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Artemis I: About the SLS

A new era of space exploration has begun, and with it a new rocket designed to launch humans to the Moon, Mars, and beyond. Take a closer look at the upcoming Artemis I flight, a mission that will pave the way for future lunar exploration, in our newest blog series.

This week, we are exploring NASA’s Space Launch System (SLS), the most powerful rocket in the world.

A Rocket to Rival All Others

The Artemis I mission will be the first integrated test flight for NASA’s SLS, Orion, and the Exploration Ground Systems. It will make sure all systems are a “go” for future crewed exploration missions to the Moon.

The SLS is preparing for its fast-approaching debut with the upcoming Artemis I flight.

This rocket will return astronauts to the lunar surface by 2024, and propel humans farther into deep space, to Mars and beyond! To do that, you need a powerful rocket. That’s why NASA designed and developed the SLS to be even more mighty than Apollo’s Saturn V.

The SLS is NASA’s exploration class rocket, and it has been carefully crafted to go farther, faster, carry heavier payloads, and travel to more destinations than ever before.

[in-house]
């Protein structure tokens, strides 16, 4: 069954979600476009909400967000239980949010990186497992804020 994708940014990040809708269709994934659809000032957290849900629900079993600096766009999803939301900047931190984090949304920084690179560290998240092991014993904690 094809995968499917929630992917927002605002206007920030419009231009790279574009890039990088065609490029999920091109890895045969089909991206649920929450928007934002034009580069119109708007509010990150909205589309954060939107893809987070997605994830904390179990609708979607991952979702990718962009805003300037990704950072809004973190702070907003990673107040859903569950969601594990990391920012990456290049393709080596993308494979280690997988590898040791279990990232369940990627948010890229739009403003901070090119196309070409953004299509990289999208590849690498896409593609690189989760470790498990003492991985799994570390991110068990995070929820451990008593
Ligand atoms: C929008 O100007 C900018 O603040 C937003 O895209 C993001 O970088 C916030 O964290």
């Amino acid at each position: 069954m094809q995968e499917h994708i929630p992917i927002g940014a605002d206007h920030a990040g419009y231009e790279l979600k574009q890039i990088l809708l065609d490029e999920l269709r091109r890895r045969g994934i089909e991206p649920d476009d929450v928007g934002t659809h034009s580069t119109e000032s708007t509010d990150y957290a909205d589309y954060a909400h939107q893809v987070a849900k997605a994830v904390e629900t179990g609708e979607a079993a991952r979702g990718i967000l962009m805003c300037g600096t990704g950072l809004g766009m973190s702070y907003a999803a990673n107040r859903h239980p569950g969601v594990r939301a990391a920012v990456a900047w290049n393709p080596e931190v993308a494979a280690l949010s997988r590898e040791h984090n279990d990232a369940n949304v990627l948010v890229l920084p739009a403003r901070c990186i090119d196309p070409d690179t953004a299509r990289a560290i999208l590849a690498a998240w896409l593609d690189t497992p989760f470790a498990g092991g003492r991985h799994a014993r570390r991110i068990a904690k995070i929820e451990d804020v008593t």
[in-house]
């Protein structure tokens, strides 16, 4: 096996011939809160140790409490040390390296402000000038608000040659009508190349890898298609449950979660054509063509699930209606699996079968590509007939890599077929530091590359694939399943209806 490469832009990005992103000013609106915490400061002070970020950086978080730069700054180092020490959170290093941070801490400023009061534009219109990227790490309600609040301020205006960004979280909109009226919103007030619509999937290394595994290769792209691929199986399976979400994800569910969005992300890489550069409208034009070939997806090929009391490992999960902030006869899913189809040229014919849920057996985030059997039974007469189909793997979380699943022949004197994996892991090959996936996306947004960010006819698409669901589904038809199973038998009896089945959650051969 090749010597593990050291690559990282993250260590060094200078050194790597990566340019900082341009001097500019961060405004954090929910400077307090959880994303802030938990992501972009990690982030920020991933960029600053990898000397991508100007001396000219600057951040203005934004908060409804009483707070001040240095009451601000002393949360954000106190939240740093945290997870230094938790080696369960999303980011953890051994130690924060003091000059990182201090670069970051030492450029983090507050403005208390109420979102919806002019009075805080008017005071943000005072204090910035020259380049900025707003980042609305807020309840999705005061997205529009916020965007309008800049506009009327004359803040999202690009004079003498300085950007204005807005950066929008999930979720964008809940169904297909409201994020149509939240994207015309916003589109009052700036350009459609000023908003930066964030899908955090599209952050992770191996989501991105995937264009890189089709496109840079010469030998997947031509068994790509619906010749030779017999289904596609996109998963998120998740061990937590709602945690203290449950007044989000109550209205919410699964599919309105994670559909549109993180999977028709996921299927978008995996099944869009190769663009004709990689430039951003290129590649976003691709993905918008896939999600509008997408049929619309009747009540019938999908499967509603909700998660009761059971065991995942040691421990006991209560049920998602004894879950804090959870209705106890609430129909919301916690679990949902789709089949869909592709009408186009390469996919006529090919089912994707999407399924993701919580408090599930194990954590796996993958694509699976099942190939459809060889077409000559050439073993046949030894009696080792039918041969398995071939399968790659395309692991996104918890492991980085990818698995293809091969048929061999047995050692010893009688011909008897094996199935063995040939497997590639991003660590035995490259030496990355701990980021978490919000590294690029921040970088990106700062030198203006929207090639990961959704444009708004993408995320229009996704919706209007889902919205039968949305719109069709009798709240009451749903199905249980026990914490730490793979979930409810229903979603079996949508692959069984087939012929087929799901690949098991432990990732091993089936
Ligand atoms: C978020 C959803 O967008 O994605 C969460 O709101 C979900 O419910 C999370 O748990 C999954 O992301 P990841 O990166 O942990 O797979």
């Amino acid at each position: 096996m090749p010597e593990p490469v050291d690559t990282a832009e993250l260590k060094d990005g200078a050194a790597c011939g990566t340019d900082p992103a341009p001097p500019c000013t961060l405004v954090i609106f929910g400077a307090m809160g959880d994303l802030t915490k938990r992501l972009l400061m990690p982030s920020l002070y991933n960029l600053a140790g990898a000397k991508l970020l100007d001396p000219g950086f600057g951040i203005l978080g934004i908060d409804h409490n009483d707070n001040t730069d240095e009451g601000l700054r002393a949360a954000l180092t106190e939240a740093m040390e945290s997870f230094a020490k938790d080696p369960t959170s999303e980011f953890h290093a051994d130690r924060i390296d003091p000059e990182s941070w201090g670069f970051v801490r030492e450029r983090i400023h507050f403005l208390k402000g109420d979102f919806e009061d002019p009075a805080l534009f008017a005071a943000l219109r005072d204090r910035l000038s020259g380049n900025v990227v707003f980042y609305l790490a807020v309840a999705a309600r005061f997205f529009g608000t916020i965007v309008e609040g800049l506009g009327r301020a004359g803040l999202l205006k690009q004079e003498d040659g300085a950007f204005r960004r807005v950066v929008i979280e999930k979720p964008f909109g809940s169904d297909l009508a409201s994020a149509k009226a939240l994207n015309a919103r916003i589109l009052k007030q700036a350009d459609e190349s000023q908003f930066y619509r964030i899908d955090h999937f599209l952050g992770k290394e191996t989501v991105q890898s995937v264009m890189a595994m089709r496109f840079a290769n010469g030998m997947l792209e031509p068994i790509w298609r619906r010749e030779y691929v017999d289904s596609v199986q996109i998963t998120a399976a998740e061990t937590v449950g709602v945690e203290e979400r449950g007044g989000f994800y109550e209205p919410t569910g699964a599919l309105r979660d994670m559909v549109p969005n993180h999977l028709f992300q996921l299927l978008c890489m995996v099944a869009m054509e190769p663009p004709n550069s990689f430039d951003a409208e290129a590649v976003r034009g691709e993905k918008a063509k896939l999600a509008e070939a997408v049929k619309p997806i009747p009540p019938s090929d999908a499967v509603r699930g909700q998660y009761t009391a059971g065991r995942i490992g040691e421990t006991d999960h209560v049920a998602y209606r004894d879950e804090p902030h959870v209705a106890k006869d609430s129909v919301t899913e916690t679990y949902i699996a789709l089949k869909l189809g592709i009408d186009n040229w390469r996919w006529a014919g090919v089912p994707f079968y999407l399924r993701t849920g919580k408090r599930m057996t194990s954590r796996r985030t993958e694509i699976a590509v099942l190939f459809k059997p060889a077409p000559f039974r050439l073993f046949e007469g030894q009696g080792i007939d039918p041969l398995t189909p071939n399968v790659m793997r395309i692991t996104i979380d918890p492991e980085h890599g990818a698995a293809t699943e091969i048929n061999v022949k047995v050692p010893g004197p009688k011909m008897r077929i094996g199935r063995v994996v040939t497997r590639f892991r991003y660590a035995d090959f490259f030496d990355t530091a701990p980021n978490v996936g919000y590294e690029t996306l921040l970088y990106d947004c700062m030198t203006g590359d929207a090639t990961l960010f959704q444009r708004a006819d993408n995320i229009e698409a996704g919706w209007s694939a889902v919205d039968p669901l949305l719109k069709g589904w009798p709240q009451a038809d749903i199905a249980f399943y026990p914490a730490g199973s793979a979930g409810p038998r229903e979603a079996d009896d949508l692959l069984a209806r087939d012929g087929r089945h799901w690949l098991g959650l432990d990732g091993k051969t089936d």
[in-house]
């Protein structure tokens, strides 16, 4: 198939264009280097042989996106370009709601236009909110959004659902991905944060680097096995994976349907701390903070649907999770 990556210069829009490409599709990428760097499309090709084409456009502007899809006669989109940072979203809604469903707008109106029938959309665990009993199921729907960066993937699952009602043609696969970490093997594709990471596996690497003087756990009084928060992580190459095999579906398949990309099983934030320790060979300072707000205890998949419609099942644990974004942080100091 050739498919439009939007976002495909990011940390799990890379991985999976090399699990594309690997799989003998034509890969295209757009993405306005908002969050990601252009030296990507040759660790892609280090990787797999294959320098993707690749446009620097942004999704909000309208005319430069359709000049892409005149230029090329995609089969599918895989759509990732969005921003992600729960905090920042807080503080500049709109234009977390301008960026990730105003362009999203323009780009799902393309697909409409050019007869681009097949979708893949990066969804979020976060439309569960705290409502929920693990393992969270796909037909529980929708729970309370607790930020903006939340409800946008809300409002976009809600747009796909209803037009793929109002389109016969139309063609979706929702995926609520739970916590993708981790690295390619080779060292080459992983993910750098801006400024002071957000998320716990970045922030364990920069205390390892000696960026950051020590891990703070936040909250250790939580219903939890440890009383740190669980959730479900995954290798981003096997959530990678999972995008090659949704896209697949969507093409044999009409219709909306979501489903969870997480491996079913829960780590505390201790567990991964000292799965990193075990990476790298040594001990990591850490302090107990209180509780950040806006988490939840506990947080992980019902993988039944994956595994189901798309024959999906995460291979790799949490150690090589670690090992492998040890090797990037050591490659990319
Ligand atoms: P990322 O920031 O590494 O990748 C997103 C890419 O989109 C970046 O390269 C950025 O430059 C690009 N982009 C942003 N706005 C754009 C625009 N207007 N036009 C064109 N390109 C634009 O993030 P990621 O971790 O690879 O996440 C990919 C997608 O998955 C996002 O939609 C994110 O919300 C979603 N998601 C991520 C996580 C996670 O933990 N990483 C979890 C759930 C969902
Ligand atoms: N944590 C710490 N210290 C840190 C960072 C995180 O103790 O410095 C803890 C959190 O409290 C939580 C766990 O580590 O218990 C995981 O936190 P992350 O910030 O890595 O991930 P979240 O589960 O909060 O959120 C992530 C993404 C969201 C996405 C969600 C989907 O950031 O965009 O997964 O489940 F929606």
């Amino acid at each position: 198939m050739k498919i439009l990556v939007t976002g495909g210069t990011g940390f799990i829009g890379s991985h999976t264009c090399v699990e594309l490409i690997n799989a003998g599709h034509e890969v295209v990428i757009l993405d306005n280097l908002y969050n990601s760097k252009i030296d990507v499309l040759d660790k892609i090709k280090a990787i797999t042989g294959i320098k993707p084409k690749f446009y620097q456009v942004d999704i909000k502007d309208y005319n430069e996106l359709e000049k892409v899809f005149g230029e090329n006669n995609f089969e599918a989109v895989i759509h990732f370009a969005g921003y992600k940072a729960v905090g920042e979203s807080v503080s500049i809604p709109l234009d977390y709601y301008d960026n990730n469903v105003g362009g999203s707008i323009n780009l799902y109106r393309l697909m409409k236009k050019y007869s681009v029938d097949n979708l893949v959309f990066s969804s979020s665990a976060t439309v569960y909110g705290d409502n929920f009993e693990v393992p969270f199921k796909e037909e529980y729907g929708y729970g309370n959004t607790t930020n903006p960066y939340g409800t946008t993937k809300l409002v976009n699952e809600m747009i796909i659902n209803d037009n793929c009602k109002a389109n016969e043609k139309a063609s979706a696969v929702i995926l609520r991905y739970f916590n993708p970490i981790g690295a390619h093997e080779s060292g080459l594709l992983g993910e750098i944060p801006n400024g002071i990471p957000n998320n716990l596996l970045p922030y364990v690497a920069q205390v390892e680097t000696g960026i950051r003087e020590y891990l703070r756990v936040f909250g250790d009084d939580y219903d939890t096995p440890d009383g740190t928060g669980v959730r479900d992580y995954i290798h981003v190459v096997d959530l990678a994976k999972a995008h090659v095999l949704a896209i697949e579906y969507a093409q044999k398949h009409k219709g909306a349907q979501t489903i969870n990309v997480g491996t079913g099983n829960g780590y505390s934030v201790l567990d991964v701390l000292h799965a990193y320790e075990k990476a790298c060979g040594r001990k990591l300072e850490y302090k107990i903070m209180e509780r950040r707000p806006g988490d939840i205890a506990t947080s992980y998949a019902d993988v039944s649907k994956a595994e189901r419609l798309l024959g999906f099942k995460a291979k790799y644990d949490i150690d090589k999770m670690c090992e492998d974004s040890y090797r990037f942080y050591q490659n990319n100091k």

Artemis I – The Block 1 Configuration

Infographic detailing the sections of the Artemis rocket

NASA’s SLS is designed to evolve into more powerful configurations as the missions demand. According to NASA, all SLS configurations will similarly utilize a core stage with four RS-25 engines. For the Artemis I flight, NASA will use the Block 1 configuration, which can launch over 59,500 pounds to the Moon and beyond!

The Block 1 configuration uses twin solid rocket boosters and an Interim Cryogenic Propulsion Stage (ICPS). The ICPS will be used for the first three Artemis missions. Later Artemis flights will use a mightier Exploration Upper Stage (EUS).

When it launches from Kennedy Space Center in Florida, the solid rocket boosters and RS-25 engines will propel the SLS into space, with the uncrewed Orion capsule atop.

Approximately two minutes after launch, the solid rocket boosters will be spent and released. Then, at eight minutes after launch, the core stage will separate after its fuel is used up.

However, Orion will still need a boost to get to the Moon. That’s where the ICPS comes in.

It will fire one RL10 engine to propel Orion toward the Moon and out of low-Earth orbit (LEO). Immediately after this burn, the ICPS will separate from Orion and will trail behind the capsule on a similar trajectory, releasing several CubeSats (small satellites) along the journey to investigate the Moon and beyond.

Quick Facts

SLS Deep Space Infographic

Learn more about NASA’s SLS here.

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